Pocahontas - The Birth of a Myth

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Much has been written about Pocahontas. There’s been books, stories, and even a movie from Disney. She’s a character from the 1600's, and to have a story about a girl, a teenage girl from that time, it’s almost surprising.  

Let's see. . .  The Virginia Company of London was investing a lot of money in trying to establish a colony in Virginia, but the colony was showing no signs of becoming successful. They still were not able to manage themselves, to be self-sufficient, or provide for themselves leading to diseases, famine, pestilence and death. The colony was in need to accomplish something to keep receiving funds, and that needed to be before 1616. 

On the other hand, the Powhatans had to continue defending their culture, customs, crops and land. The English were not able to plant enough to feed themselves. Planting crops included clearing the land, cutting down trees, and preparing the land to seed. They rather depend on the Powhatans for their livelihood through bartering and stealing crops. But the colonists needed to be constantly alert of a surprise attack from the Powhatans. They knew that because they were very much aware of their abuses against the Native people.

Wahunsenaca, the father of Pocahontas, heard the rumor that the English planned to kidnap his daughter, and he knew it wasn’t just a rumor. Pocahontas, who having reached the age of marriage, had married Kocoum, Chief Japazaw's younger brother who was also one of Powhatan’s chiefs and a great friend of Wahunsenaca. They hid her with Kocoum's family. During that time Pocahontas gave birth to her son.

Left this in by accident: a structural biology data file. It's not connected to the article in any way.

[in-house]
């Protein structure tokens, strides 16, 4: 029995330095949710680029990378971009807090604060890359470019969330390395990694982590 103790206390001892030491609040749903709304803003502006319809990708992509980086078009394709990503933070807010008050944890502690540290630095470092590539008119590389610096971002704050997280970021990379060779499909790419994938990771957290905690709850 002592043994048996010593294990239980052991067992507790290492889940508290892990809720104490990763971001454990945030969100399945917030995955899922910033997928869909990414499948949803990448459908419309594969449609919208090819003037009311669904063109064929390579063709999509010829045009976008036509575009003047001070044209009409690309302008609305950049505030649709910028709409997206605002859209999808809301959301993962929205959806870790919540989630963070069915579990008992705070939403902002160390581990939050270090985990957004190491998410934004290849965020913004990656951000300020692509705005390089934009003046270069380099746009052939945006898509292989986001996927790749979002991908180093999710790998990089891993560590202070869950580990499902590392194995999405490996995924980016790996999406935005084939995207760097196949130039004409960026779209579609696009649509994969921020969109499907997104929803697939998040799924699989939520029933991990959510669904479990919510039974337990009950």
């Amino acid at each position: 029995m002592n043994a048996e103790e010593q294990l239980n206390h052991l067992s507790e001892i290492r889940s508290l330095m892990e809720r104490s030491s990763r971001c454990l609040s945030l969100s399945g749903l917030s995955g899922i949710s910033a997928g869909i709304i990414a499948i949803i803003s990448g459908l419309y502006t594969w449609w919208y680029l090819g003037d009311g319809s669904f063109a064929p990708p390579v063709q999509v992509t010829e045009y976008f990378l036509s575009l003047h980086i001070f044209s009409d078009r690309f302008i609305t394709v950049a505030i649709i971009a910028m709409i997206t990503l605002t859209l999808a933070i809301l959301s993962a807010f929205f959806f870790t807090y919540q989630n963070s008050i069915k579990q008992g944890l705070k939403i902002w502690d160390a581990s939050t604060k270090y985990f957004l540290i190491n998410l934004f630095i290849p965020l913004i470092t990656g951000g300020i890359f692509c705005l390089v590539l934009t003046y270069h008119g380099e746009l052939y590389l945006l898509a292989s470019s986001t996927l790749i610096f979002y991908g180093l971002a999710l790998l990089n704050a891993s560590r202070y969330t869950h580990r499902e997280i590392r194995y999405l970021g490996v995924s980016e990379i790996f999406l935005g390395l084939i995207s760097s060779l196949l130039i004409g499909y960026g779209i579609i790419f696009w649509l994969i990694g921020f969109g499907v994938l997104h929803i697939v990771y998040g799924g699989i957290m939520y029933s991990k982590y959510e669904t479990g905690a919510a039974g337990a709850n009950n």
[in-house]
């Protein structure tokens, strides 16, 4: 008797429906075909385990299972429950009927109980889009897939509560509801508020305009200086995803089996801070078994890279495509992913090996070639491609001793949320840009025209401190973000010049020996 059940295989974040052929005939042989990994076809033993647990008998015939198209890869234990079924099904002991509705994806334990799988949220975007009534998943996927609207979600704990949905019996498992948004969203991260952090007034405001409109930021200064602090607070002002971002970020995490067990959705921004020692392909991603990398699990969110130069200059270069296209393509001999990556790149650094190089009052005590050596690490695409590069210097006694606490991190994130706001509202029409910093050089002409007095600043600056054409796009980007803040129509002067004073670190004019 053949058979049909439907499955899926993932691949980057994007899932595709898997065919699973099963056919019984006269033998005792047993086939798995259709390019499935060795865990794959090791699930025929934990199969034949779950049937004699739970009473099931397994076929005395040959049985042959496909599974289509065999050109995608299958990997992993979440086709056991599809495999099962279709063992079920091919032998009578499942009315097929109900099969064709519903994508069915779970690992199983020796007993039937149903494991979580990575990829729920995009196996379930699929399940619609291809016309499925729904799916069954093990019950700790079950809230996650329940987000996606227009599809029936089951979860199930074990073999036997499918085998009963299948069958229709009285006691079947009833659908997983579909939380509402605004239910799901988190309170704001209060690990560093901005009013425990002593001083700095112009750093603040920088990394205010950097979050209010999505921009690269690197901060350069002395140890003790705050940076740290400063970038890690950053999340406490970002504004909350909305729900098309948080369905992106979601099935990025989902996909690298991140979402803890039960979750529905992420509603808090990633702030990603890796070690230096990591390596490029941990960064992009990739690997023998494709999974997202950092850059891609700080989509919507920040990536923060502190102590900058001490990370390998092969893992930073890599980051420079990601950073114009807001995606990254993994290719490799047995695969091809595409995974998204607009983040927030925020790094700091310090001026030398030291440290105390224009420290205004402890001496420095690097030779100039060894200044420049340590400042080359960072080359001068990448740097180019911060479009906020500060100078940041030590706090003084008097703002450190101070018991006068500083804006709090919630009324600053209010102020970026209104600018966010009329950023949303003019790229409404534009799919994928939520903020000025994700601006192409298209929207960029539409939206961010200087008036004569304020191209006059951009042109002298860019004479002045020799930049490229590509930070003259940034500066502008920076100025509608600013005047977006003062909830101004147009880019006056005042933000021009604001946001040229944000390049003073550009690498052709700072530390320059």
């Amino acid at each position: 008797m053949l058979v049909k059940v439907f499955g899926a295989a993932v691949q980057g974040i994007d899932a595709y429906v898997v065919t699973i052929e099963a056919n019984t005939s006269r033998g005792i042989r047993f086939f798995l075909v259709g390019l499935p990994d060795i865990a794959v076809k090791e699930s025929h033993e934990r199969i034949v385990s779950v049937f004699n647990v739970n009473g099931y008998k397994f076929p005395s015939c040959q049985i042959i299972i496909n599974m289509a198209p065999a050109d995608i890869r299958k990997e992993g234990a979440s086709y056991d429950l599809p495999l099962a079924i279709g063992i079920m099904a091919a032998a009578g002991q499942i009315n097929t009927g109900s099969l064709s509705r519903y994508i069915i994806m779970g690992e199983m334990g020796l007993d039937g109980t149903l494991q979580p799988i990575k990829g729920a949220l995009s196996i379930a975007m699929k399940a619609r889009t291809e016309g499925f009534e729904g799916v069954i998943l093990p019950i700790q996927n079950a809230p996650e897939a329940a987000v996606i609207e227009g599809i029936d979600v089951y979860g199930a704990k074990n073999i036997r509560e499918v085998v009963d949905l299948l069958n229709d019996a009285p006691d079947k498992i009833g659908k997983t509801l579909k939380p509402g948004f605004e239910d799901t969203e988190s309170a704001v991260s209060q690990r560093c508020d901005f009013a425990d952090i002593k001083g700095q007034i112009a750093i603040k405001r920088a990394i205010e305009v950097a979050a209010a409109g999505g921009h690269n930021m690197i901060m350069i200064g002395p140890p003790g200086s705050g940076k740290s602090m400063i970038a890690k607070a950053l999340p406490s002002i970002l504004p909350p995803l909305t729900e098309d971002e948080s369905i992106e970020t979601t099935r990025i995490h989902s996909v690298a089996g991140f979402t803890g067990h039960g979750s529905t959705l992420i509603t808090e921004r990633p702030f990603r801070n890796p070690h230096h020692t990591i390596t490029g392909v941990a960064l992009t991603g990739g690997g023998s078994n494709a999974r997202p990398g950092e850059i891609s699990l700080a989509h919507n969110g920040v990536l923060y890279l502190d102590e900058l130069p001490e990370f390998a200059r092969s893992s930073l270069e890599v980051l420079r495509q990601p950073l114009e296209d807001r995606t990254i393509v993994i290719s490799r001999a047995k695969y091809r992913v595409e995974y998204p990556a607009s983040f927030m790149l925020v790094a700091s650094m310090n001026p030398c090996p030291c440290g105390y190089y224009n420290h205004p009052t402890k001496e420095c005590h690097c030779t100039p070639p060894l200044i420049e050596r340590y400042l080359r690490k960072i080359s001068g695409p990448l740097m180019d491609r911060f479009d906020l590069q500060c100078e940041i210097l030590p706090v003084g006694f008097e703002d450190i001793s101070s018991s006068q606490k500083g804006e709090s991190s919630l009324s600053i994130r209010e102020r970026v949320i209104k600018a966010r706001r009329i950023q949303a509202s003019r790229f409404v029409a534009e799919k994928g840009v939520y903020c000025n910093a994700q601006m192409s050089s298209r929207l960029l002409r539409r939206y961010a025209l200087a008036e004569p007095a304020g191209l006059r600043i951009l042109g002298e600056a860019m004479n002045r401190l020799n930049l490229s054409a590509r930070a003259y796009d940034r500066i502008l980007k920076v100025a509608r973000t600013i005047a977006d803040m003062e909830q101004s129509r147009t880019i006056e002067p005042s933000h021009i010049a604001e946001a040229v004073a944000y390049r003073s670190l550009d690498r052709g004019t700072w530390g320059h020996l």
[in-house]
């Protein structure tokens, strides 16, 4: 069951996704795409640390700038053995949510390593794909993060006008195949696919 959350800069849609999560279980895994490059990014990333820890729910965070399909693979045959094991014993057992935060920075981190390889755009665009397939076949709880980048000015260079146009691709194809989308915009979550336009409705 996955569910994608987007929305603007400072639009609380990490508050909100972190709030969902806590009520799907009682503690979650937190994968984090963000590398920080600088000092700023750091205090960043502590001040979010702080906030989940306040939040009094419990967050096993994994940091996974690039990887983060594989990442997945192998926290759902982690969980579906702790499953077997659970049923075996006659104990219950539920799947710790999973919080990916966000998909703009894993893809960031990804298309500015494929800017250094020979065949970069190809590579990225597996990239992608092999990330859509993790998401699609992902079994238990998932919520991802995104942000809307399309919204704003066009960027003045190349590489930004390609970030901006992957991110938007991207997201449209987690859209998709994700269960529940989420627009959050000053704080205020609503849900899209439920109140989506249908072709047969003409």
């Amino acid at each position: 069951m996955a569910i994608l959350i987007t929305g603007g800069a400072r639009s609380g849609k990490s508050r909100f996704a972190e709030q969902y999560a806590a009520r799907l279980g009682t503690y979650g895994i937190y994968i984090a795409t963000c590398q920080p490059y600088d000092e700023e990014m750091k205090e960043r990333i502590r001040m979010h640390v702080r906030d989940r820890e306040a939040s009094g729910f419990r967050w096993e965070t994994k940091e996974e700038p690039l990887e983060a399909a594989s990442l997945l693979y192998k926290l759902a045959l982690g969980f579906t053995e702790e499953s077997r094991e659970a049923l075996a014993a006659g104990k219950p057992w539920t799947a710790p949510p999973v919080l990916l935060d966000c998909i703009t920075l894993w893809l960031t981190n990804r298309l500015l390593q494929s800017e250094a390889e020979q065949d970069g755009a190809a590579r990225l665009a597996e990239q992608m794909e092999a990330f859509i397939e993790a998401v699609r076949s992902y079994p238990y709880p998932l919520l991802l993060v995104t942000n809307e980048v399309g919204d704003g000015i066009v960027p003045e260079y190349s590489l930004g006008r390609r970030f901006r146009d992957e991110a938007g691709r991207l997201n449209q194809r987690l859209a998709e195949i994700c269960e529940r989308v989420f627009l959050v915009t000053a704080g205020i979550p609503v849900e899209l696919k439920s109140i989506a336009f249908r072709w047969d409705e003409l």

Around the spring of 1613, Captain Samuel Argall learned where Pocahontas was hiding. He then prepared a ship, many soldiers and weapons and reaching the area where Pocahontas was hiding, he demanded the help of Chief Japazaw to hand him the girl to tour the ship. Japazaw didn’t want to, but also knew that if he refused, Argall would kill the entire village. For the good of the tribe he asked his wife to board the ship. Japazaw’s wife takes Pocahontas to the ship. By the time the wife was leaving Argall held Pocahontas and gives to Japazaw a kettle of copper. The intention of this gift was for the Powhatans to see him as a traitor. Little after Argall took sail, he sent soldiers to kill Kocoum, Pocahontas’ husband.

Argall demanded Wahunsenaca to deliver the English weapons they’ve taken on previous skirmishes, free the English prisoners and to have a shipment of corn. Pocahontas's father wanted to go and attack the English but was afraid that by doing so, they would kill his daughter.  By then, Pocahontas was about 15 or 16 years old. Seeing herself locked up, captive, without her family, her husband, whom Argall's soldiers killed shortly after they had kidnapped her, without her son, must have been devastating for her.  

At this moment her culture consoles her. The foundation of Powhatan’s culture includes respect for life, the good of the entire community and appeasing evil. Pocahontas decided to obey and submit to the English in order to protect her people. Was she afraid? Of course! She was in the midst of strangers, but we also need to keep in mind that as the daughter of the most important head of the Powhatan confederation, she had been instructed in the best way, she grew up within the royalty of her culture in such a way that the values were strongly within her. But, that doesn’t take away the fear she must have had.

She was under the supervision of Sir Thomas Dale and Reverend Alexander Whitaker, along with John Rolfe. The English needed Pocahontas converted into Christianity, to learn English and English customs. Let us remember that from the English point of view, the Indians were “savages”, “pagans”, and considered not human because they were not Christians.